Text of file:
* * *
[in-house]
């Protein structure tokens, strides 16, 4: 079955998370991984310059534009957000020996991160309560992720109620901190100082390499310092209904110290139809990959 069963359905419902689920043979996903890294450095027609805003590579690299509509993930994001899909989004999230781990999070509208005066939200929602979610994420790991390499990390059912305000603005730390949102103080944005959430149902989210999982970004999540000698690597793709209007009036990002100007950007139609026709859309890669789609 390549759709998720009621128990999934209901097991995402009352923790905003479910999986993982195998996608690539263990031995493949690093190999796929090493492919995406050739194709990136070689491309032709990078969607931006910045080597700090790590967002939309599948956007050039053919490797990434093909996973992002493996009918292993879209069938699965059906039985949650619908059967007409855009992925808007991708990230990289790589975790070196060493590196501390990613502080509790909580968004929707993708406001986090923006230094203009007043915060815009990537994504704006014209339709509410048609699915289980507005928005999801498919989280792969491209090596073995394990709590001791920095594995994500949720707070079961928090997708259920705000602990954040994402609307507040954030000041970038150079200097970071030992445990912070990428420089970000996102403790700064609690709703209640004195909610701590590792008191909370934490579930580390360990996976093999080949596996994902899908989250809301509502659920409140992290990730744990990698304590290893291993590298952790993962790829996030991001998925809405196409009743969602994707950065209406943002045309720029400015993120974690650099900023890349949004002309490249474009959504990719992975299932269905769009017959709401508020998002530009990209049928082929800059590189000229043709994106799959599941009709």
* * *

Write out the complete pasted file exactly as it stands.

[in-house]
């Protein structure tokens, strides 16, 4: 079955998370991984310059534009957000020996991160309560992720109620901190100082390499310092209904110290139809990959 069963359905419902689920043979996903890294450095027609805003590579690299509509993930994001899909989004999230781990999070509208005066939200929602979610994420790991390499990390059912305000603005730390949102103080944005959430149902989210999982970004999540000698690597793709209007009036990002100007950007139609026709859309890669789609 390549759709998720009621128990999934209901097991995402009352923790905003479910999986993982195998996608690539263990031995493949690093190999796929090493492919995406050739194709990136070689491309032709990078969607931006910045080597700090790590967002939309599948956007050039053919490797990434093909996973992002493996009918292993879209069938699965059906039985949650619908059967007409855009992925808007991708990230990289790589975790070196060493590196501390990613502080509790909580968004929707993708406001986090923006230094203009007043915060815009990537994504704006014209339709509410048609699915289980507005928005999801498919989280792969491209090596073995394990709590001791920095594995994500949720707070079961928090997708259920705000602990954040994402609307507040954030000041970038150079200097970071030992445990912070990428420089970000996102403790700064609690709703209640004195909610701590590792008191909370934490579930580390360990996976093999080949596996994902899908989250809301509502659920409140992290990730744990990698304590290893291993590298952790993962790829996030991001998925809405196409009743969602994707950065209406943002045309720029400015993120974690650099900023890349949004002309490249474009959504990719992975299932269905769009017959709401508020998002530009990209049928082929800059590189000229043709994106799959599941009709």